Very often, when we speak about the pollution caused by the industries in North Chennai, we tend to limit it as a ‘North Chennai’ problem. Is it really so? Does it have no impact on the other parts of Chennai?
Several reports including the Intergovernmental Panel on Climate Change (IPCC) report and Greater Chennai Corporation’s Chennai Climate Action Plan point out that Chennai will experience extreme impact due to climate change.
Meanwhile, development projects like ports, Thermal Tower Plants, and other industries that create a huge impact on land, water and air are being planned and proposed in addition to the existing ones.
To understand the local impact of climate change, Chennai Climate Action Group (CCAG) conducts a Climate tour – dubbed the toxic tour – to North Chennai.
Starting with Nallathaneer Odai Kuppam, the toxic tour covers seven important spots in the Ennore-Kattupalli region. The tour helps participants understand coastal erosion, the history of Thermal Power Plants (TPPs) in Ennore, resettlement colonies, environmental degradation due to TPPs and the importance of wetlands, floodplains and sand dunes.
Read more: How has TNPCB failed North Chennai?
The curious case of a submerged fishing hamlet in Chennai
The half a day trip starts with the participants observing the change in the air that we breathe as we enter the North Chennai region. The air carries the smells of fly ash, LPG, fuel and sulphur.
The first stop of the tour is at Nallathaneer Odai Kuppam, near the Chennai Port. Here, the participants were asked to observe their surroundings for a while before the curator of the tour and Co-Founder of CCAG, Prasanth J described what the area once used to be.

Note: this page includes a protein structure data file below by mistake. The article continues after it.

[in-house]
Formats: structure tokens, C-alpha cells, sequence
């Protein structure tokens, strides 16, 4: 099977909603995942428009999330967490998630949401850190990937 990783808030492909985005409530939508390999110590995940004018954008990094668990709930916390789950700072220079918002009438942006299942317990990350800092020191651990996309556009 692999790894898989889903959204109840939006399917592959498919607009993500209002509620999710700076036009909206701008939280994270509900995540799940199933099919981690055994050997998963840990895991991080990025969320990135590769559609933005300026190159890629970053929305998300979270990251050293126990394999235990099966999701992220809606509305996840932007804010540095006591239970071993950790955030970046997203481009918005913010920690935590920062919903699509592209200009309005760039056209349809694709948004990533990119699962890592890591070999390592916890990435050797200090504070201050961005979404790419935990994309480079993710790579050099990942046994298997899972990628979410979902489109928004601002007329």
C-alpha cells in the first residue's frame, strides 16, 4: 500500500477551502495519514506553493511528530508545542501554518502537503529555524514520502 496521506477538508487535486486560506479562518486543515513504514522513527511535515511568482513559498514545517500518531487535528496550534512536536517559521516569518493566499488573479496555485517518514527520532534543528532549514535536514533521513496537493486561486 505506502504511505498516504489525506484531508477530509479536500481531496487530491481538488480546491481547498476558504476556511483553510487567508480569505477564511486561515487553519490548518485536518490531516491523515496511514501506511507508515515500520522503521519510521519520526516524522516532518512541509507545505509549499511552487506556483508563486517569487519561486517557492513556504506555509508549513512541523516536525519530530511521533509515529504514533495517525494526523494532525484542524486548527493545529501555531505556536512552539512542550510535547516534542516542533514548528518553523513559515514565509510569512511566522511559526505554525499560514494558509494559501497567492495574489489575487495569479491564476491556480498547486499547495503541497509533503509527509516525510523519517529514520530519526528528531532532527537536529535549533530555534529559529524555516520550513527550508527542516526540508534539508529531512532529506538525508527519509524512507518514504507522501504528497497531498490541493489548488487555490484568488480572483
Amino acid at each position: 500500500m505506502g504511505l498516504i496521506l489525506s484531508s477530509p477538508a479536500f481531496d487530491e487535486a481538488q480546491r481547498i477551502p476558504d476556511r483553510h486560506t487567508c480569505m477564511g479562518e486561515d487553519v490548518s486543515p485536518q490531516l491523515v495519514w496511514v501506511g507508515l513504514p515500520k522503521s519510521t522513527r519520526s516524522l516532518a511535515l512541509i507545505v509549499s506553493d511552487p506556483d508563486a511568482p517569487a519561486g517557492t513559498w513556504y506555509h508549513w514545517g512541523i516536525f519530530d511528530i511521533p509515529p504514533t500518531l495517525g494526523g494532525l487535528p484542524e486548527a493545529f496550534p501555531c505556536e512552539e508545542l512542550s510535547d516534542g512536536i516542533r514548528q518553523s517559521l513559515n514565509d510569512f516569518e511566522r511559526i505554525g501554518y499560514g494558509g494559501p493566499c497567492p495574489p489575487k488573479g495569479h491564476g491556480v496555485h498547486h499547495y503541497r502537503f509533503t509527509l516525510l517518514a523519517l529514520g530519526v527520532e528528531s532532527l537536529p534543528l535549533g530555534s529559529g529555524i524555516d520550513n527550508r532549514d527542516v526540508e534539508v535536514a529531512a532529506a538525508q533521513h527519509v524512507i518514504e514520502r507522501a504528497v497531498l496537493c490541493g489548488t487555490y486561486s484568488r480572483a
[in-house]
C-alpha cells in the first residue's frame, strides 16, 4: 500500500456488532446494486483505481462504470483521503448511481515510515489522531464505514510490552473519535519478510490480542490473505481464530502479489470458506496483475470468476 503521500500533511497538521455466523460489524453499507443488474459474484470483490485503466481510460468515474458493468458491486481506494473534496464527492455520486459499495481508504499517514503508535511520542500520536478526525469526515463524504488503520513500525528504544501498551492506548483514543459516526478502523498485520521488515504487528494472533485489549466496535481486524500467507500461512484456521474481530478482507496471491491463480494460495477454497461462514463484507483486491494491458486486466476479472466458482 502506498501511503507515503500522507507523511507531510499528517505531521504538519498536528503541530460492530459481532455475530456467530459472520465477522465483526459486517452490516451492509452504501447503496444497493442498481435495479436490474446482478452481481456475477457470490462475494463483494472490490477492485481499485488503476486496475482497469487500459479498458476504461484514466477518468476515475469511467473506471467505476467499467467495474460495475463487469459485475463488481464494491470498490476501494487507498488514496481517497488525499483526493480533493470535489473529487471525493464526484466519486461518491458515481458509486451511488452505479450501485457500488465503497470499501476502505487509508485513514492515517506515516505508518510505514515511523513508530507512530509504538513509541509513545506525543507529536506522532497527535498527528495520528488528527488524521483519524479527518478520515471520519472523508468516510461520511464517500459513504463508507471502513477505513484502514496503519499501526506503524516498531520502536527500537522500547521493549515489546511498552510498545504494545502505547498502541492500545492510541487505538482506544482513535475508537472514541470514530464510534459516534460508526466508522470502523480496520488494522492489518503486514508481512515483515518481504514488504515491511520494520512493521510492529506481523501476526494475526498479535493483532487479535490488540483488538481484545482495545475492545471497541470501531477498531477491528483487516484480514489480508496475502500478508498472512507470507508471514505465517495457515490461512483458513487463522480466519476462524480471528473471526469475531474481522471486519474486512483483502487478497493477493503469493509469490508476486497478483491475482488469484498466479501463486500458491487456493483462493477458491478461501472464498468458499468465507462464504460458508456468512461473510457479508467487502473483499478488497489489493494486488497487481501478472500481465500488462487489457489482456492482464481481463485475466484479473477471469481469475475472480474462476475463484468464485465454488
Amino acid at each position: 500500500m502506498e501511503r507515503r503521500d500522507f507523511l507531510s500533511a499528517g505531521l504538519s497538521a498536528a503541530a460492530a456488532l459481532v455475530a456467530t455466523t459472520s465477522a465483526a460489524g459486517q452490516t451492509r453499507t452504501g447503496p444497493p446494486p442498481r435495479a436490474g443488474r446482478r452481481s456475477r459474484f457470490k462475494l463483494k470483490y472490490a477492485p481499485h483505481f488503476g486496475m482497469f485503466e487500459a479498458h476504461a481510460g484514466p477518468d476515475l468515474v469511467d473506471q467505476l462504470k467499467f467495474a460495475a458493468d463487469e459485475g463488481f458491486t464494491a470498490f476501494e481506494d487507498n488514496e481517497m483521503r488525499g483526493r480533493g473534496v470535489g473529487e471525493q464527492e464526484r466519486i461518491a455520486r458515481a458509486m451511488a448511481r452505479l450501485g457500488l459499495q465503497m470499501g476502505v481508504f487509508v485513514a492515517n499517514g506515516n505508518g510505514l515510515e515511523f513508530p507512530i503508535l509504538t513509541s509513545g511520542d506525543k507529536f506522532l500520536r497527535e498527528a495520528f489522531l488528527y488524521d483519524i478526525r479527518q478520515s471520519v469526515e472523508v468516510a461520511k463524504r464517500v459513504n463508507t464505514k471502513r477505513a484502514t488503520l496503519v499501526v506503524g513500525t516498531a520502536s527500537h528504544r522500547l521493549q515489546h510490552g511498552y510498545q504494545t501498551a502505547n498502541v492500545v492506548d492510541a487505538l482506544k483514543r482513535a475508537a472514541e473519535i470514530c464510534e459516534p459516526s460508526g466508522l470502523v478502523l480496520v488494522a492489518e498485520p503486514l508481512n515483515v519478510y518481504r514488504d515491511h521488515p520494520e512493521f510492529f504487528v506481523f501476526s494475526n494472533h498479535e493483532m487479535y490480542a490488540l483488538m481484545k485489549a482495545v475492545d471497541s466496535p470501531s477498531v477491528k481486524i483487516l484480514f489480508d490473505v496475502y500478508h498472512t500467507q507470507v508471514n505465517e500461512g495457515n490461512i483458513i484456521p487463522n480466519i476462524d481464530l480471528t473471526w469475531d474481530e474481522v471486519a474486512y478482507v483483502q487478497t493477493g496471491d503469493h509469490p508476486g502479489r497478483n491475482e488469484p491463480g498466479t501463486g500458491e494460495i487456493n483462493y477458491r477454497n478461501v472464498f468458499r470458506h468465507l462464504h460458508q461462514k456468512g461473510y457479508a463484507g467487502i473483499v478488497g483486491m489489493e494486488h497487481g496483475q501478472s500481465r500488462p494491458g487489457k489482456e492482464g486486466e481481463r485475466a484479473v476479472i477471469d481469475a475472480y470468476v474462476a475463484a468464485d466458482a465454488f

Prasanth says the term ‘Kuppam’ means a fishing hamlet. Unlike the Marina or the Besant Nagar beach, there was no sign of a fishing hamlet anywhere near the shore.
Interestingly, the shore here was very narrow and the land began almost right after the waves.
Prasanth says that the fishing hamlet that used to be present was lost to the effects of the construction and activity in the Chennai port.
He says that Chennai has three major rivers namely Cooum, Adyar and Kosasthalaiyar.
The wind flows from south to north for eight months in a year. Naturally, the sand from the Marina beach should have been accumulated at Nallathaneer Odai Kuppam.
However, due to the construction of the Chennai port, the accumulation of sand ceased.
Eventually, the shoreline towards the north has become narrow with almost no sand at all.
The sand on the beach plays a major role in preventing the intrusion of saline water into the groundwater. Due to the absence of sand on the shore, the saline water has intruded into almost a six km radius in the region.
Burma Nagar impacted by operation of thermal power plant
The next stop was the playground in Burma Nagar near the first Thermal Power Plant (TPP) in the region.
The air in the region has turned toxic due to the operation of the TPP. This has had a huge impact on the lives and livelihoods of residents in the surrounding areas.
North Chennai has a sporting culture that is focused on athletics and boxing and has produced illustrious sportspersons.
“However, the air pollution caused by the industries and TPPs in North Chennai has made it hard for the people to even breathe here. This has affected the stamina of sportspersons and hampered their careers,” says Prasanth.
“Further, air pollution also has a huge impact on the health of the people. Cases of cancer, tuberculosis and respiratory problems have been on the rise in the region,” he adds.
The playground in Burma Nagar also has huge buildings that are yet to be occupied by the people. According to the information accessed by the CCAG, as many as 6,800 dwelling units have been constructed to resettle people from different parts of Chennai.